Anyway, I didn’t really know exactly what Fiona looked like before I dressed up, so I found pictures on the Internet to model my costume after. A good way to find image of the person or thing that you’re dressing up as is to use Google image search. That’s how I found my model. But there are a lot of other tools that you can use if you’re looking to create a last-minute Halloween costume. This post from Lifehacker gives a list of places that you can go to print your own mask. If you have the clothes that your character would wear, but just can’t make yourself look like that person, it’s an easy (and low-cost) way to “disguise” yourself. There are also a number of sites that help with inspiration if yours is lacking – two that I came across are Costumzee and Costume Idea Zone, which also provides some handy idea for the reluctant party-goer.

This is the best font directory I've ever used

Thursday, October 25th, 2007

Idiot font
Hands down, dafont.com is the most fun, cool, and (as far as I can tell at first glance) free font directory I’ve ever used. I honestly can’t believe that I never came across it until today. The font I used for this rendition of 16thLetter is “idiot.” Go figure.

How to become an Internet advertiser for $5.05 (but why you should spend more!)

Tuesday, October 9th, 2007


Google AdWordsThanks to Google AdWords, it is possible to become an Internet advertiser for the incredibly low cost of $5.05 – provided you have a Web site, that is. All you have to do is to sign up for a Google AdWords account 
(there is an initial registration fee of $5.00). After you select your keywords, set the minimum spend per click to $0.05. You’ll serve your first ad – and get your first click – for a grand total of $5.05. Voila! You’re an Internet advertiser.

Of course, I’m simplifying things.

 You could technically be an Internet advertiser for that cost, but the real benefits of pay-per-click (PPC) advertising come with scale and conversion. If the # of clicks x cost-per-click = less than $ earned from conversion – you’re laughing all the way to the bank. In non-math terms, the more individuals you can get to click on your ad, at the lowest cost per click, who you then convert into customers… the more money you’re making.

The recently released IAB Internet Advertising Revenue Report analyzes the Internet advertising market for the first six months of 2007 and shows that approximately 50% of second-quarter revenues were priced on a performance basis, up from 47% reported for the second quarter of 2006. Companies are increasing spend on PPC (and other forms of performance-based) advertising programs because they are measurable.

So, while Google AdWords (and its PPC sibling Yahoo Search Marketing) are a low-cost way to enter the Internet advertising market, the companies that are making a serious impact – and significant profits – from PPC advertising are those that are willing to scale and that are able to convert their visitors to customers.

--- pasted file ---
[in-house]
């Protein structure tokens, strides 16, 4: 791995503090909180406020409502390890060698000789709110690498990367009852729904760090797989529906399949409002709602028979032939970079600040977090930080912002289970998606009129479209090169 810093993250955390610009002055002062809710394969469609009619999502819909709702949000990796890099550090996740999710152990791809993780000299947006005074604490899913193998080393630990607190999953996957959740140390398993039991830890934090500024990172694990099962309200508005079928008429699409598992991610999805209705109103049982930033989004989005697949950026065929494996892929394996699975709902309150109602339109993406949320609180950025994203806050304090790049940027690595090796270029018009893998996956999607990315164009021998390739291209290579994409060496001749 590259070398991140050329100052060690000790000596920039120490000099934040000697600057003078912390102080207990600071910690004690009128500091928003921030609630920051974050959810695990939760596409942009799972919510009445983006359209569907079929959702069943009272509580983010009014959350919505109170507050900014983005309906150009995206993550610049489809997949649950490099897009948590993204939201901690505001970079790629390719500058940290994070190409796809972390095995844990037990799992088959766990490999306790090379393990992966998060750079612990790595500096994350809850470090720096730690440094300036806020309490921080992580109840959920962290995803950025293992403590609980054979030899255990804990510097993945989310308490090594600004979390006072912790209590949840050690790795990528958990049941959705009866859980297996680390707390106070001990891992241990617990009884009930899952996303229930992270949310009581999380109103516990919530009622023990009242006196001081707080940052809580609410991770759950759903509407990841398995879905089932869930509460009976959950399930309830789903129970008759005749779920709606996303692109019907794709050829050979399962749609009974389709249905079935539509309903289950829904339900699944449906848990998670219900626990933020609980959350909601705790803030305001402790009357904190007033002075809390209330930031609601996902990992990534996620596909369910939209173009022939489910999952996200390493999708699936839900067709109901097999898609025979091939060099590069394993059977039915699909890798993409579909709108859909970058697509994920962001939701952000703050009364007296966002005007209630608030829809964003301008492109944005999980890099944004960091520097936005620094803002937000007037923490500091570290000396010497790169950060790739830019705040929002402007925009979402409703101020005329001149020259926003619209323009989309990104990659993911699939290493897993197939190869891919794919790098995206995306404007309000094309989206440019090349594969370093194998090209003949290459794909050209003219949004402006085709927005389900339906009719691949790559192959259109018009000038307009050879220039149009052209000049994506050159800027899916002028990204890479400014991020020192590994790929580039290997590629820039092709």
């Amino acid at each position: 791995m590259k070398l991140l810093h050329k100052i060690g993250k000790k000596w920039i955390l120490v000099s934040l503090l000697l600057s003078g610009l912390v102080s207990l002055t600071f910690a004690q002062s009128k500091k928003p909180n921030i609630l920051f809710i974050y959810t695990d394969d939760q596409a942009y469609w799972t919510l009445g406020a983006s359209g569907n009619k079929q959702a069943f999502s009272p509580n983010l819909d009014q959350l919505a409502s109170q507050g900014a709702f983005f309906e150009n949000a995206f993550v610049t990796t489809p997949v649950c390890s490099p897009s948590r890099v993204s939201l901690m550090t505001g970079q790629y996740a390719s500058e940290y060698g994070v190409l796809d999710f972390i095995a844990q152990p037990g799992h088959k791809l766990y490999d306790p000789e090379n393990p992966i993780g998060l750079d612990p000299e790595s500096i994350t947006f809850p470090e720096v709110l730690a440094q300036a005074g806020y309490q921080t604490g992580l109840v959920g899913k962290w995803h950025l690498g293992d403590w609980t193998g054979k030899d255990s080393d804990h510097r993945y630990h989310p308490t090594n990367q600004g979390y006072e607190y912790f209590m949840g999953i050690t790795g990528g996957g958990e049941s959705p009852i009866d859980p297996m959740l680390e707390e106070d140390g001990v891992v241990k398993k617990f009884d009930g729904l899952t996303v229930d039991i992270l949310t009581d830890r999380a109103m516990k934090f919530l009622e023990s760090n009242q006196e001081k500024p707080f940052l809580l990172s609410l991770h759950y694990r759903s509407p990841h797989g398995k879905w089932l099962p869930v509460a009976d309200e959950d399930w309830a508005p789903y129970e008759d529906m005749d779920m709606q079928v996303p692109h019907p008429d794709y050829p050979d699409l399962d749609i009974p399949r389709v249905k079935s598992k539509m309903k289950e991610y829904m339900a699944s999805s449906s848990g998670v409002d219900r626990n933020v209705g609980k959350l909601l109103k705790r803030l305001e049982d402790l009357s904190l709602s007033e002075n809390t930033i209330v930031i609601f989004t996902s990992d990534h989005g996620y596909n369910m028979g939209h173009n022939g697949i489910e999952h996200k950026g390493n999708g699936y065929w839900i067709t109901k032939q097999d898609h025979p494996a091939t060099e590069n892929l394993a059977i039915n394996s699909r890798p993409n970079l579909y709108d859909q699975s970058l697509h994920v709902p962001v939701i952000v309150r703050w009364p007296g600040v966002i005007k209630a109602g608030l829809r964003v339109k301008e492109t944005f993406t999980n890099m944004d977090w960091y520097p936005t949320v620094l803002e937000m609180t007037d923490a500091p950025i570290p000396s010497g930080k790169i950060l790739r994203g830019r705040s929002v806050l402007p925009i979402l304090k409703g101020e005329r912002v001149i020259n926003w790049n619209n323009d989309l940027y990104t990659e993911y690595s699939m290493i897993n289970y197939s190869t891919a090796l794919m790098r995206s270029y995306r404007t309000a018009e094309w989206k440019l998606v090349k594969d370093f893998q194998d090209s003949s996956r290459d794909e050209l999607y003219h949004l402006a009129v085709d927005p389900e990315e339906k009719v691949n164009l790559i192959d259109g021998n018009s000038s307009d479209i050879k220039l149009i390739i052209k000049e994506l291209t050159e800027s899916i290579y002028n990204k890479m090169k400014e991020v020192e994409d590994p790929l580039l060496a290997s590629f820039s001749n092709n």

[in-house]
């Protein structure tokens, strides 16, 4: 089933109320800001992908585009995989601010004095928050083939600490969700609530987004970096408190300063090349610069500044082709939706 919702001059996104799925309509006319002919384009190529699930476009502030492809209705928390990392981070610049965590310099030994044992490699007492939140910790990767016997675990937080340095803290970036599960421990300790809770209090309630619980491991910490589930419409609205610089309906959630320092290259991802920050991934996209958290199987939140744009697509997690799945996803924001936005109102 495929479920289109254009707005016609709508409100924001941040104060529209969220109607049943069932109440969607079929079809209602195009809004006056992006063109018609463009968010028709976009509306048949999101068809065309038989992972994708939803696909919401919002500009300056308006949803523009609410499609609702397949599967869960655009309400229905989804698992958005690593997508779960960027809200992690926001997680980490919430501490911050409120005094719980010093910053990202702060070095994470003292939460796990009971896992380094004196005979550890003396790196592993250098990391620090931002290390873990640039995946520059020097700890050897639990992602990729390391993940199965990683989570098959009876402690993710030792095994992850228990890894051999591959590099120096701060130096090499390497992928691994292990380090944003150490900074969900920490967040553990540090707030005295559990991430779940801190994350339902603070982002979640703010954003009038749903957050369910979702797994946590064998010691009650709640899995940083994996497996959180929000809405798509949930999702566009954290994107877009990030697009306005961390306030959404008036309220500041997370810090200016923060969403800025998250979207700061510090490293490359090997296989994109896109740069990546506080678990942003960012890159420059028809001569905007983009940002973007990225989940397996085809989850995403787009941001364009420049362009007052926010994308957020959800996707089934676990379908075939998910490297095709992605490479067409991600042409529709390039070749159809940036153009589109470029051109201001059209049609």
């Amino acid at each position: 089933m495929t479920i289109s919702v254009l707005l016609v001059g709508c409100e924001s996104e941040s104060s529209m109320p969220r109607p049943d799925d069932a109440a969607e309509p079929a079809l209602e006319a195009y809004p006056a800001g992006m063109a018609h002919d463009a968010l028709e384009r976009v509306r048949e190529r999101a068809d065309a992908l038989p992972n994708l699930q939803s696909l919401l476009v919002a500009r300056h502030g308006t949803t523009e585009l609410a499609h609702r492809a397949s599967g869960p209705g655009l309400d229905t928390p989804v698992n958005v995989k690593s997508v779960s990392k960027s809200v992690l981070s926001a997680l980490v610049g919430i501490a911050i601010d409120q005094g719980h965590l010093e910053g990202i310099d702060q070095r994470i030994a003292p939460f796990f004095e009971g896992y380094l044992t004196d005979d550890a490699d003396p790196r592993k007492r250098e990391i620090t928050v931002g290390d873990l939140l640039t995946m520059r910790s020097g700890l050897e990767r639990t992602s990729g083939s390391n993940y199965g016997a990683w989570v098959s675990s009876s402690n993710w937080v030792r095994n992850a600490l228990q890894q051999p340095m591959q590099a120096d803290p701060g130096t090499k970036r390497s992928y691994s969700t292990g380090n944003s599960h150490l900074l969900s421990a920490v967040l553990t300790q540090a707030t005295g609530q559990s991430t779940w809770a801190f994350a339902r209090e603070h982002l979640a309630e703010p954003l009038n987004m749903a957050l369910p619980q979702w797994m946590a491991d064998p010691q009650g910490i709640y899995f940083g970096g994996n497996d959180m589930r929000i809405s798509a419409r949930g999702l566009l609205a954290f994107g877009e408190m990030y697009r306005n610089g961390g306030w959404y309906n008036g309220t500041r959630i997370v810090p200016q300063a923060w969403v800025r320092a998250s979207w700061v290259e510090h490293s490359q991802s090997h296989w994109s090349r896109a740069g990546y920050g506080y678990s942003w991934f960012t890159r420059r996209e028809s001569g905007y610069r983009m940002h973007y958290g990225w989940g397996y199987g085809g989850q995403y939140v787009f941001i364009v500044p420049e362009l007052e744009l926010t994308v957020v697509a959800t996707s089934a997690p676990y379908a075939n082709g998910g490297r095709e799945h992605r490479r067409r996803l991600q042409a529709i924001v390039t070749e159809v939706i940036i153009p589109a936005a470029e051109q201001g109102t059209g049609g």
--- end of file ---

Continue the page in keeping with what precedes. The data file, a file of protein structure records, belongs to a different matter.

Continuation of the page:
(By the way, if you are looking for a play-by-play of how to set up a Google AdWords account, there is a good post at the Tech Savvy Marketer.)

~ Red Burst ~ 

How to generate customer devotion

Tuesday, October 2nd, 2007

I read a blog post today that caught my eye because of the title: “Turn your customers into raving fans.”

CustomInk logoI am a raving fan, and CustomInk.com is the object of my affection. I recently used their services to make t-shirts for a charity walk that I organized. Going into it, I had a few issues to overcome with the t-shirts:

1)      I had a deadline of less than 2 weeks to get the t-shirts printed and delivered

2)      I am not a designer and had to design the t-shirts

3)      I was trying to create something that would appeal to men, women and children

4)      I wanted to be able to get input from someone else on my team to help me make the final decision, but we don’t live in the same city

I did a search on Google for “t-shirt design” and customink.com was the first listing. (Another testimony to the power and importance of SEO, but I’ll save that discussion for another blog post.)

t-shirt frontSo there are a lot of reasons that I love this company. The first thing I discovered is that they are able to rush-deliver an order in less than 7 days. Perfect! Second, their online tool is really user-friendly and fun to use. You pick the item to design (they have shirts, pants, hats, etc.) and the color. Then you head to the “design online lab.” The tool starts you off with a blank t-shirt and then lets you add text, graphics (you can upload your own or choose from their clip art library), change colors, layouts, put effects on the text…there are wide range of options. Then, to top it all off, you can save the design, email it to people to get their opinions and then start again with t-shirt backa new design if you aren’t totally satisfied. This tool managed to help me overcome all four of the issues that I was having with designing these t-shirts. That was enough to make me love the service.

But there was more. I placed my order, got my final proofs, talked to someone at the company to answer a few questions that they had about tricky parts of the design. Great. Everyone was pleasant, I felt a high degree of confidence that my t-shirts would be done on-time and that they would look great. Then came the kicker. I got the following email:

Hi Melissa,I noticed that you have designed shirts that could possibly be for a charity event. If that’s the case, CustomInk would love to donate to your team or to the charity itself on your behalf! Please let me know if your order is for one of these events. If you  would like us to pitch in and support your cause, please include information about your charity event, a link if you have one or the organization’s name if there is no link to a team web page.Warmest Regards,
Lori Mayfield
CustomInk.com